“The Most Kissed Face in the World”: The Curious Case of l’Inconnue de la Seine

l'inconnue de la seine albert rudomine 1927

La Vierge inconnue du canal de l’Ourcq. Photo by Albert Rudomine, 1927

In the late 1880s, the body of an unidentified young woman was pulled out of the Seine at the Quai du la Louvre, not far from the museum of the same name. While the Louvre houses the Mona Lisa, the river offered up an enigmatic smile of its own, and the woman—only the latest in a string of presumed suicides—became a beauty icon in her own right.

Dubbed l’Inconnue de la Seine (the Unknown Woman of the Seine), her body quickly became the star attraction of the already popular public morgues in Paris. People turned out in droves to see her, moved not only by her young age—she was thought to be about sixteen—but by the curiously peaceful expression on her face. She was beautiful, yes, but what struck them was that she appeared to be happy.

A wax plaster death mask was cast so early, it faithfully reproduced her wet, matted hair and the droplets of water in her eyelashes. Her death was a mystery that remains unsolved to this day, and she was never identified. It has been argued that no one who had drowned—let alone a suicide—could have died with such a relaxed, almost joyful look on their face, leading many to speculate that her cause of death was not drowning at all.

Finding a young woman in the river was a heartbreakingly common occurrence. Bodies of sex workers were pulled out of the Seine almost daily, all of them assumed suicides unless there was clear evidence to the contrary. Because no injuries could be found on her body, l’Inconnue was presumed to be another sex worker who had tragically taken her own life.

The mask of l’Inconnue became an obsession of Bohemian Paris, inspiring art and literature for decades after her death. Albert Camus pointed out the parallel to the Mona Lisa, and women were all too happy to emulate her. While her life was presumably difficult and tragically short, she was a muse in death, and bizarrely, an erotic ideal. Copies of the death mask were mass produced and sold as spectacularly morbid household decorations through the early twentieth century, and there is a workshop that still makes masks from the same mold to this day.

Even if you haven’t heard of her before today, chances are, you’ve kissed her yourself. In the 1950s, Norwegian company Laerdal Medical gave l’Inconnue a new life that would become her most enduring legacy. When they were developing the first CPR doll, they decide they needed a non-threatening face people wouldn’t mind kissing. L’Inconnue was perfect—beautiful, widely known, and there was already a mold of her face. As Resusci Anne (CPR Annie), the face of l’Inconnue reached an even wider audience as a staple of CPR courses around the world. Though most don’t know about the macabre origins of the doll, it’s a fitting legacy for the Unknown Woman of the Seine that in death, she saves others from drowning.

Jessica Cale

 

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Ghouls’ Night Out: Sex, Death, and Damnation in Fin de Siècle Paris

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The Cabaret du Ciel (left) beside the Cabaret de l’Enfer (right) on the Boulevard de Clichy

Every generation likes to think they’re the first to invent counterculture, but today’s goths and Murderinos are part of a tradition of gleeful creepiness that goes back centuries. We’ll be looking into more of this in future posts, but tonight we’re going to start in Montmartre.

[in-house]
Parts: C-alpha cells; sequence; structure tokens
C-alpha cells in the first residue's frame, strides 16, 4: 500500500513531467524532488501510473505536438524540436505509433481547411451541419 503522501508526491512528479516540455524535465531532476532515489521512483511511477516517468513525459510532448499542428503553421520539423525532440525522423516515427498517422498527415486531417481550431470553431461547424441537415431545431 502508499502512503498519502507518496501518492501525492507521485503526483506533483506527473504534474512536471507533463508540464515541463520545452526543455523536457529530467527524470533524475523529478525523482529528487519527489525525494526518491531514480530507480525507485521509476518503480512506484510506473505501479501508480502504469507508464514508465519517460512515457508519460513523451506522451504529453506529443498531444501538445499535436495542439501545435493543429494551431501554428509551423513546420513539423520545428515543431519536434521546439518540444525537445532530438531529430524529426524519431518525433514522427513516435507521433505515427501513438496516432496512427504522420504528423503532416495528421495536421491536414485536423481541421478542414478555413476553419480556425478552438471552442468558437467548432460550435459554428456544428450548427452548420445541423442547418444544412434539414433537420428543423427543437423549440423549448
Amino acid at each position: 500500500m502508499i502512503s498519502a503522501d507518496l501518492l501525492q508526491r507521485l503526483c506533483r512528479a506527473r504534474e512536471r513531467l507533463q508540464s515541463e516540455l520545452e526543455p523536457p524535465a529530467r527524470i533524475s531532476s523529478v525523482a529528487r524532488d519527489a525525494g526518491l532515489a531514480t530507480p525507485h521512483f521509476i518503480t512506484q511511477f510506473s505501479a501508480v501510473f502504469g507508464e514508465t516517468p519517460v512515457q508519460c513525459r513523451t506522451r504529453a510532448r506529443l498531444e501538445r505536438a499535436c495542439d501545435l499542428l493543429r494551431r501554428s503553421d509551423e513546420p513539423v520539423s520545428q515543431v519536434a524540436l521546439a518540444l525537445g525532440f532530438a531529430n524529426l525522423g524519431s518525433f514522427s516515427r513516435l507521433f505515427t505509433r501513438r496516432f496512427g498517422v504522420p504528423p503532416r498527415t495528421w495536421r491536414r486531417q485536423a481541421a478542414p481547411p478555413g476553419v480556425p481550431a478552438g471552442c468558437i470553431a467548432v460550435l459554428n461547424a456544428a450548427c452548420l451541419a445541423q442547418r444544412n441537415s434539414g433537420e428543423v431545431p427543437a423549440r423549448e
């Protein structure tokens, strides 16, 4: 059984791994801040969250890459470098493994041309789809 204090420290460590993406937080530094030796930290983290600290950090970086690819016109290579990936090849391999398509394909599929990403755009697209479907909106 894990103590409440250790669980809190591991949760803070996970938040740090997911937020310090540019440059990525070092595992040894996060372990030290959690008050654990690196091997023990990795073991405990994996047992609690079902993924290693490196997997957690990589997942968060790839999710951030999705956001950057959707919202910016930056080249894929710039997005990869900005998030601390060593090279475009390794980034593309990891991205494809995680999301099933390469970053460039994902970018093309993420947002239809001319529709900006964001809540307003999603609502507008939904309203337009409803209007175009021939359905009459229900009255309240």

In Bohemian Paris of Today (1899), William Chambers Morrow describes Montmartre as “that strange Bohemian mountain with its eccentric, fantastic, and morbid attractions,” and that’s a good start. It was home of the Moulin Rouge, Le Chat Noir, the famous stairs of the Rue Foyatier, and the Sacré-Coeur. Now one of the most recognizable parts of Paris, Montmartre was (and continued to be) the red light district, inhabited by countless sex workers as well as some of the most influential writers, musicians, and artists of the late nineteenth century.

So much of Western art and literature can be traced back to Montmartre in the 1890s that it’s really worth of a blog of its own. We already looked at Toulouse-Lautrec and some of the famous figures who appeared in his art, so today we’re looking a bit closer at some of Montmartre’s hottest nightspots–the magnificently goth heaven and hell nightclubs the Cabaret du Ciel, l’Enfer, and the Cabaret du Néant.

neant postcardCabaret du Néant

At the Cabaret du Néant (Cabaret of Nothingness), the morbid nihilism sweeping fin de siècle Paris found its natural home. If you were thirsty after a long day of morgue tourism*, you could pull up a bench at a coffin of your own in their Salle d’Intoxication, a bar decorated with human bones.

Every aspect of the décor had been chosen to make an impact. The entrance was draped in heavy black curtains with white details, the same ones that hung in the houses of the dead around the city. Even the iron lanterns gave off a sickly green light, giving anyone who passed beneath them the pallor of a corpse. The drinks themselves were named after poisons and diseases and served in cups shaped like skulls**, and the waiters dressed as monks and pallbearers.

After a glass of “spitting tuberculosis”, you could proceed into the adjoining room for entertainment of another kind. With the Pepper’s Ghost illusion, the bar used light and a series of carefully angled mirrors to create some very alarming effects. While Pepper’s Ghost is great at simulating apparitions, Néant took it a bit further. Seated on coffins, the guests would watch as a young woman wrapped in a shroud appeared to fully decompose into a skeleton then slowly come back to life. How they managed it, we can only guess, but they did recreate the experience for their guests; anyone could pass through the coffin, decompose, and be brought back to life in Néant’s “Cave of the Dead.”

neant chandelier

Néant’s chandelier

First established in Paris on the Boulevard Rochechouart as the Cabaret de la Mort (Cabaret of Death) in 1892, it relocated to the Boulevard de Clichy and took the name Néant, because apparently it was the name frightening the residents and not the chandeliers. (right)